Please use this identifier to cite or link to this item:
Title: Carbon and blue water footprints of California sheep production
Contributor(s): Dougherty, Holland C  (author)orcid ; Oltjen, James W (author); Mitloehner, Frank M (author); DePeters, Edward J (author); Pettey, Lee Allen (author); Macon, Dan (author); Finzel, Julie (author); Rodrigues, Kimberly (author); Kebreab, Ermias (author)
Publication Date: 2019-02
Early Online Version: 2018-11-19
DOI: 10.1093/jas/sky442
Handle Link:
Abstract: While the environmental impacts of livestock production, such as greenhouse gas emissions and water usage, have been studied for a variety of US livestock production systems, the environmental impact of US sheep production is still unknown. A cradle-to-farm gate life cycle assessment (LCA) was conducted according to international standards (ISO 14040/44), analyzing the impacts of CS representing five different meat sheep production systems in California, and focusing on carbon footprint (carbon dioxide equivalents, CO2e) and irrigated water usage (metric ton, MT). This study is the first to look specifically at the carbon footprint of the California sheep industry and consider both wool and meat production across the diverse sheep production systems within California. This study also explicitly examined the carbon footprint of hair sheep as compared with wooled sheep production. Data were derived from producer interviews and literature values, and California-specific emission factors were used wherever possible. Flock outputs studied included market lamb meat, breeding stock, 2-d-old lambs, cull adult meat, and wool. Four different methane prediction models were examined, including the current IPCC tier 1 and 2 equations, and an additional sensitivity analysis was conducted to examine the effect of a fixed vs. flexible coefficient of gain (kg) in mature ewes on carbon footprint per ewe. Mass, economic, and protein mass allocation were used to examine the impact of allocation method on carbon footprint and water usage, while sensitivity analyses were used to examine the impact of ewe replacement rate (% of ewe flock per year) and lamb crop (lambs born per ewe bred) on carbon footprint per kilogram market lamb. The carbon footprint of market lamb production ranged from 13.9 to 30.6 kg CO2e/kg market lamb production on a mass basis, 10.4 to 18.1 kg CO2e/kg market lamb on an economic basis, and 6.6 to 10.1 kg CO2e/kg market lamb on a protein mass basis. Enteric methane (CH4) production was the largest single source of emissions for all CS, averaging 72% of total emissions. Emissions from feed production averaged 22% in total, primarily from manure emissions credited to feed. Whole-ranch water usage ranged from 2.1 to 44.8 MT/kg market lamb, almost entirely from feed production. Overall results were in agreement with those from meat-focused sheep systems in the United Kingdom as well as beef raised under similar conditions in California.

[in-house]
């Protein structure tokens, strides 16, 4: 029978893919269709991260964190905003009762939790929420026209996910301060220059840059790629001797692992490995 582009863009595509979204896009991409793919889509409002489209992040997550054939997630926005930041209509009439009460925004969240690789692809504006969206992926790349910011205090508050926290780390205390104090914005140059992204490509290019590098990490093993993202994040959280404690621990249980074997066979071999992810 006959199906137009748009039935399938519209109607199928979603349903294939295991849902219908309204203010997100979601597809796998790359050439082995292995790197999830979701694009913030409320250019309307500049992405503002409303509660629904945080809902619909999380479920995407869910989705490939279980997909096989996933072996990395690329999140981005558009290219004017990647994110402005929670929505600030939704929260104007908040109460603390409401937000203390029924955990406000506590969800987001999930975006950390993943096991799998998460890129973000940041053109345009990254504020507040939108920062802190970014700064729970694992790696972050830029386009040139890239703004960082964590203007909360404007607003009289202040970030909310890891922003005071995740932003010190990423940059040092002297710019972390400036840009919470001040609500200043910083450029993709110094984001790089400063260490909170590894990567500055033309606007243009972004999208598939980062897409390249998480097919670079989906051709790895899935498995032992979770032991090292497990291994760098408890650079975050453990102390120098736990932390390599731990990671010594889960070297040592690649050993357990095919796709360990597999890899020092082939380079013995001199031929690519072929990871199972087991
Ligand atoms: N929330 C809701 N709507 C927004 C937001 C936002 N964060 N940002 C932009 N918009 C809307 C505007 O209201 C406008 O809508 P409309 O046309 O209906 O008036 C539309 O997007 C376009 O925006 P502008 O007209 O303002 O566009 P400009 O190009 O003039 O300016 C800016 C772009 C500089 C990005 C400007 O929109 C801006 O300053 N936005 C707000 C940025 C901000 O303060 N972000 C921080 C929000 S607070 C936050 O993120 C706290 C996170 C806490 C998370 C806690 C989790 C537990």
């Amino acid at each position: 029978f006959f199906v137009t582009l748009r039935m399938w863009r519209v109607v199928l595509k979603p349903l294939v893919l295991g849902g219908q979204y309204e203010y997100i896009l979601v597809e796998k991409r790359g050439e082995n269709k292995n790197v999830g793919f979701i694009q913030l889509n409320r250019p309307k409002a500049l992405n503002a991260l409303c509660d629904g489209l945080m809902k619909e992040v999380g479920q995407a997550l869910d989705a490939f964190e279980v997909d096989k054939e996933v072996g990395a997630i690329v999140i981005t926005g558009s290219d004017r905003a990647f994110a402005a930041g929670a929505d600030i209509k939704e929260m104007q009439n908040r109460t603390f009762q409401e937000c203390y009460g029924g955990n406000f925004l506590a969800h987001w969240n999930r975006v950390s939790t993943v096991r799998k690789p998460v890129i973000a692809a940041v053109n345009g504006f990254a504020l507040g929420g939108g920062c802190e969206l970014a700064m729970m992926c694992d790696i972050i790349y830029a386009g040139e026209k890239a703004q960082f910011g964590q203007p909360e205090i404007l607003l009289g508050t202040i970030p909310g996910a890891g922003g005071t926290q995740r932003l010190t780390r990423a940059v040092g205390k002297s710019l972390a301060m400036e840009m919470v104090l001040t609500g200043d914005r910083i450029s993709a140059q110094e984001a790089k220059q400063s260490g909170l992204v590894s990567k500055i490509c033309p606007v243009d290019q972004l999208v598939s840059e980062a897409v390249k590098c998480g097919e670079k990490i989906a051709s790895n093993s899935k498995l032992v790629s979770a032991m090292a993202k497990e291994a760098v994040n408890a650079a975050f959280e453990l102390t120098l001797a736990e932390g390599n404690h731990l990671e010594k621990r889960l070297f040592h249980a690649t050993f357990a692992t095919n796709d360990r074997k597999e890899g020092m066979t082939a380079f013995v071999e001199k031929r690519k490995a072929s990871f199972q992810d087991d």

Publication Type: Journal Article
Source of Publication: Journal of Animal Science, 97(2), p. 945-961
Publisher: American Society of Animal Science
Place of Publication: United States of America
ISSN: 1525-3163
Fields of Research (FoR) 2008: 070103 Agricultural Production Systems Simulation
050204 Environmental Impact Assessment
070203 Animal Management
Fields of Research (FoR) 2020: 300205 Agricultural production systems simulation
410402 Environmental assessment and monitoring
300302 Animal management
Socio-Economic Objective (SEO) 2008: 830310 Sheep - Meat
839899 Environmentally Sustainable Animal Production not elsewhere classified
960305 Ecosystem Adaptation to Climate Change
Socio-Economic Objective (SEO) 2020: 100412 Sheep for meat
190102 Ecosystem adaptation to climate change
Peer Reviewed: Yes
HERDC Category Description: C1 Refereed Article in a Scholarly Journal
Appears in Collections:Journal Article
School of Environmental and Rural Science

Files in This Item:
1 files
File SizeFormat 
Show full item record


checked on Mar 5, 2023

Page view(s)

checked on Mar 19, 2023


checked on Mar 19, 2023
Google Media

Google ScholarTM



Items in Research UNE are protected by copyright, with all rights reserved, unless otherwise indicated.